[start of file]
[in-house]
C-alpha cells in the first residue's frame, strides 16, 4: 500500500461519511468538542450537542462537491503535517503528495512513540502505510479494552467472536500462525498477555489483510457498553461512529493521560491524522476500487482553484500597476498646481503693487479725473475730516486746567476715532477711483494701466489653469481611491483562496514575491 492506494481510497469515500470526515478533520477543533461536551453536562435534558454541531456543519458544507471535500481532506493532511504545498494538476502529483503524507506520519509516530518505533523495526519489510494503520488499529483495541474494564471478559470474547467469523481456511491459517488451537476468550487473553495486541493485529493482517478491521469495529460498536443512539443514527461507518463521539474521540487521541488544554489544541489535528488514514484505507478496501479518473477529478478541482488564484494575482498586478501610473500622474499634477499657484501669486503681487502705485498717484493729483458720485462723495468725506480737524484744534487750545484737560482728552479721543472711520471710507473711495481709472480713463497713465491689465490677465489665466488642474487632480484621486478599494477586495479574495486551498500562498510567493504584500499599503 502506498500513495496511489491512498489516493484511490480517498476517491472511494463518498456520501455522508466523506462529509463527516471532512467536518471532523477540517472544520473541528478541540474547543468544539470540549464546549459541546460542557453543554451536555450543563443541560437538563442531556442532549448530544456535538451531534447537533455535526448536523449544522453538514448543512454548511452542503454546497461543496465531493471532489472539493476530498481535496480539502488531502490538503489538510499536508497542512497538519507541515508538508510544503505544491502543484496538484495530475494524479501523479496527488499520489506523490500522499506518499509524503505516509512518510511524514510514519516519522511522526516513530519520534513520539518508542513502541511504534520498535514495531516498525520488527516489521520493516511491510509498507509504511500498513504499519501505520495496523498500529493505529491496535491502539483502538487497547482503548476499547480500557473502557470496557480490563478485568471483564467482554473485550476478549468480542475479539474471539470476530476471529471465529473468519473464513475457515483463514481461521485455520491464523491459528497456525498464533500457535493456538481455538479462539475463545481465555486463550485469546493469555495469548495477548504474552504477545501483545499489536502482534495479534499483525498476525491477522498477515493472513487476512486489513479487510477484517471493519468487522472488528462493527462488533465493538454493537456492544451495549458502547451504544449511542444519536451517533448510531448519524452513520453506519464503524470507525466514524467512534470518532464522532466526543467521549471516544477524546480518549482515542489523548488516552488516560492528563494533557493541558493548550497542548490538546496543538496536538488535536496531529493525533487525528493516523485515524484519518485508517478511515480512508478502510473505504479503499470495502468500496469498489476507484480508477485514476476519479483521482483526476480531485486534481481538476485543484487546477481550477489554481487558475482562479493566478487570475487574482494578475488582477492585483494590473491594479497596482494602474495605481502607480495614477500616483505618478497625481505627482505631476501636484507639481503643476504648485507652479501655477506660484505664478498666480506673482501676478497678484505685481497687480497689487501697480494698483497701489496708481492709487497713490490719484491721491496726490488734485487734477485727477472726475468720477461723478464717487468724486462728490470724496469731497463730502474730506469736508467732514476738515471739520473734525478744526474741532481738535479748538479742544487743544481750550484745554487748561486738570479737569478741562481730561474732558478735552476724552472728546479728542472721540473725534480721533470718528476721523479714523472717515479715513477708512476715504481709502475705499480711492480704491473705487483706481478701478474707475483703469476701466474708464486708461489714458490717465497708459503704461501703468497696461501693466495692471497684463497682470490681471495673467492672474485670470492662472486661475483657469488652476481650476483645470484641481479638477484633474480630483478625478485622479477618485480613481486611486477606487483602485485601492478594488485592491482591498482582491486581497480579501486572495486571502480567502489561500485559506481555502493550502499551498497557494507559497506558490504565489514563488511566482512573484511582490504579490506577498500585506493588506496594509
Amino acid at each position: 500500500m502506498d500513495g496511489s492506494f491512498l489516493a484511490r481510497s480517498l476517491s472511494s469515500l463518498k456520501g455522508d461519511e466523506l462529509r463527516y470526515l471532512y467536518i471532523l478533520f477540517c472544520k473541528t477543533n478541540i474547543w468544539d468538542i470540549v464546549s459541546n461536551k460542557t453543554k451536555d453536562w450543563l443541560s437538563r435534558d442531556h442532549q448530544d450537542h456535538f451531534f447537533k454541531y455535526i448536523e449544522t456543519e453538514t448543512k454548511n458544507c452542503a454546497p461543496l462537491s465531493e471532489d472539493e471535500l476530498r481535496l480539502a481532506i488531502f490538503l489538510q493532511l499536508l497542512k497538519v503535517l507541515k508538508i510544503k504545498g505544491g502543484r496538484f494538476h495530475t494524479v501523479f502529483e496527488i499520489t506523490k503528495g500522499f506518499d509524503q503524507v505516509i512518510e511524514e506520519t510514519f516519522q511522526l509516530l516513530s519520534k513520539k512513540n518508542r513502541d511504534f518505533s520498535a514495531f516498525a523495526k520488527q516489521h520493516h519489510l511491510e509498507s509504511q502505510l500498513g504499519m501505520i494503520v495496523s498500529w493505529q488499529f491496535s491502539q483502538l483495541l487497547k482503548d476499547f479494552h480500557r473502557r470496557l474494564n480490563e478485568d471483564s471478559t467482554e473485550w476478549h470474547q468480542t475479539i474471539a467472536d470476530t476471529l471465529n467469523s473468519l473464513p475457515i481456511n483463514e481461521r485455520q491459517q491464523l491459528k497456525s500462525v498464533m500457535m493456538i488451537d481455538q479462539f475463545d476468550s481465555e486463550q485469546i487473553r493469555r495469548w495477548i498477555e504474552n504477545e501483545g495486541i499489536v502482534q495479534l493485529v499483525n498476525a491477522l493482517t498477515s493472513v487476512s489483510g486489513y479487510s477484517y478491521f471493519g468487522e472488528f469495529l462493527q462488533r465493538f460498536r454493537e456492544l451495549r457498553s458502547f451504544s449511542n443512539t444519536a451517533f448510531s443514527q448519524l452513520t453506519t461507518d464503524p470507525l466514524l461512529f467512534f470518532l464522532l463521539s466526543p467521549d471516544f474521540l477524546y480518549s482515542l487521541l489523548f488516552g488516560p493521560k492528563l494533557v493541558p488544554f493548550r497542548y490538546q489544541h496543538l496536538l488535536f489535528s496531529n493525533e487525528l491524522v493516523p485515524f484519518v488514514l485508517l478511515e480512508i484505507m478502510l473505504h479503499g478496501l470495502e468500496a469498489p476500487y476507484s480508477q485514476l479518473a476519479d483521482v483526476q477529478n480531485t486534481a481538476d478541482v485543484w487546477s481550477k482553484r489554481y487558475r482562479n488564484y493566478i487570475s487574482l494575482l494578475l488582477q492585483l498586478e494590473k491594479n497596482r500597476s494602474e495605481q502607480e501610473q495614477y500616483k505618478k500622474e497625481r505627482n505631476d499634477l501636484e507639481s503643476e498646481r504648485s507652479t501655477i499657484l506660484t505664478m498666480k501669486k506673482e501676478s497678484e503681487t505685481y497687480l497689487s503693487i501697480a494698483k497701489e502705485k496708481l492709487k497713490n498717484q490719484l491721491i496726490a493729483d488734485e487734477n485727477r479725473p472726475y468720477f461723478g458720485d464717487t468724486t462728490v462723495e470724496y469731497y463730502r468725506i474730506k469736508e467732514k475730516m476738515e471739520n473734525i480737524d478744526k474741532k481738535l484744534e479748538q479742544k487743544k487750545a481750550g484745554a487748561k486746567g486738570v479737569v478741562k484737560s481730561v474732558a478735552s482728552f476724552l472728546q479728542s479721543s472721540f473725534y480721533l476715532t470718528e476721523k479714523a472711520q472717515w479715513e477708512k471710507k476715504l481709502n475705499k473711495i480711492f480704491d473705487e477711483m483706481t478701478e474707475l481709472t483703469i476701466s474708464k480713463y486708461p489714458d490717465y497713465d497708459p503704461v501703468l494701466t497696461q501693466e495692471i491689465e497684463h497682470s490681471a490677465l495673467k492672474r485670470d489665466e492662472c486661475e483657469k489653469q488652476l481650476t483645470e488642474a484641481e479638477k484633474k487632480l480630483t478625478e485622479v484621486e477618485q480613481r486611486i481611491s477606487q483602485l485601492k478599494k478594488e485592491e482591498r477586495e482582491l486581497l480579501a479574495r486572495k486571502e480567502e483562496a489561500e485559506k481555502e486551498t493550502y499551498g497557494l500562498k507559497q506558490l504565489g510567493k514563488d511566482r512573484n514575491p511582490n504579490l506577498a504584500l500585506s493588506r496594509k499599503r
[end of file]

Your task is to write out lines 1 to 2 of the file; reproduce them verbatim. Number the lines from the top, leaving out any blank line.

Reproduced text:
[in-house]
C-alpha cells in the first residue's frame, strides 16, 4: 500500500461519511468538542450537542462537491503535517503528495512513540502505510479494552467472536500462525498477555489483510457498553461512529493521560491524522476500487482553484500597476498646481503693487479725473475730516486746567476715532477711483494701466489653469481611491483562496514575491 492506494481510497469515500470526515478533520477543533461536551453536562435534558454541531456543519458544507471535500481532506493532511504545498494538476502529483503524507506520519509516530518505533523495526519489510494503520488499529483495541474494564471478559470474547467469523481456511491459517488451537476468550487473553495486541493485529493482517478491521469495529460498536443512539443514527461507518463521539474521540487521541488544554489544541489535528488514514484505507478496501479518473477529478478541482488564484494575482498586478501610473500622474499634477499657484501669486503681487502705485498717484493729483458720485462723495468725506480737524484744534487750545484737560482728552479721543472711520471710507473711495481709472480713463497713465491689465490677465489665466488642474487632480484621486478599494477586495479574495486551498500562498510567493504584500499599503 502506498500513495496511489491512498489516493484511490480517498476517491472511494463518498456520501455522508466523506462529509463527516471532512467536518471532523477540517472544520473541528478541540474547543468544539470540549464546549459541546460542557453543554451536555450543563443541560437538563442531556442532549448530544456535538451531534447537533455535526448536523449544522453538514448543512454548511452542503454546497461543496465531493471532489472539493476530498481535496480539502488531502490538503489538510499536508497542512497538519507541515508538508510544503505544491502543484496538484495530475494524479501523479496527488499520489506523490500522499506518499509524503505516509512518510511524514510514519516519522511522526516513530519520534513520539518508542513502541511504534520498535514495531516498525520488527516489521520493516511491510509498507509504511500498513504499519501505520495496523498500529493505529491496535491502539483502538487497547482503548476499547480500557473502557470496557480490563478485568471483564467482554473485550476478549468480542475479539474471539470476530476471529471465529473468519473464513475457515483463514481461521485455520491464523491459528497456525498464533500457535493456538481455538479462539475463545481465555486463550485469546493469555495469548495477548504474552504477545501483545499489536502482534495479534499483525498476525491477522498477515493472513487476512486489513479487510477484517471493519468487522472488528462493527462488533465493538454493537456492544451495549458502547451504544449511542444519536451517533448510531448519524452513520453506519464503524470507525466514524467512534470518532464522532466526543467521549471516544477524546480518549482515542489523548488516552488516560492528563494533557493541558493548550497542548490538546496543538496536538488535536496531529493525533487525528493516523485515524484519518485508517478511515480512508478502510473505504479503499470495502468500496469498489476507484480508477485514476476519479483521482483526476480531485486534481481538476485543484487546477481550477489554481487558475482562479493566478487570475487574482494578475488582477492585483494590473491594479497596482494602474495605481502607480495614477500616483505618478497625481505627482505631476501636484507639481503643476504648485507652479501655477506660484505664478498666480506673482501676478497678484505685481497687480497689487501697480494698483497701489496708481492709487497713490490719484491721491496726490488734485487734477485727477472726475468720477461723478464717487468724486462728490470724496469731497463730502474730506469736508467732514476738515471739520473734525478744526474741532481738535479748538479742544487743544481750550484745554487748561486738570479737569478741562481730561474732558478735552476724552472728546479728542472721540473725534480721533470718528476721523479714523472717515479715513477708512476715504481709502475705499480711492480704491473705487483706481478701478474707475483703469476701466474708464486708461489714458490717465497708459503704461501703468497696461501693466495692471497684463497682470490681471495673467492672474485670470492662472486661475483657469488652476481650476483645470484641481479638477484633474480630483478625478485622479477618485480613481486611486477606487483602485485601492478594488485592491482591498482582491486581497480579501486572495486571502480567502489561500485559506481555502493550502499551498497557494507559497506558490504565489514563488511566482512573484511582490504579490506577498500585506493588506496594509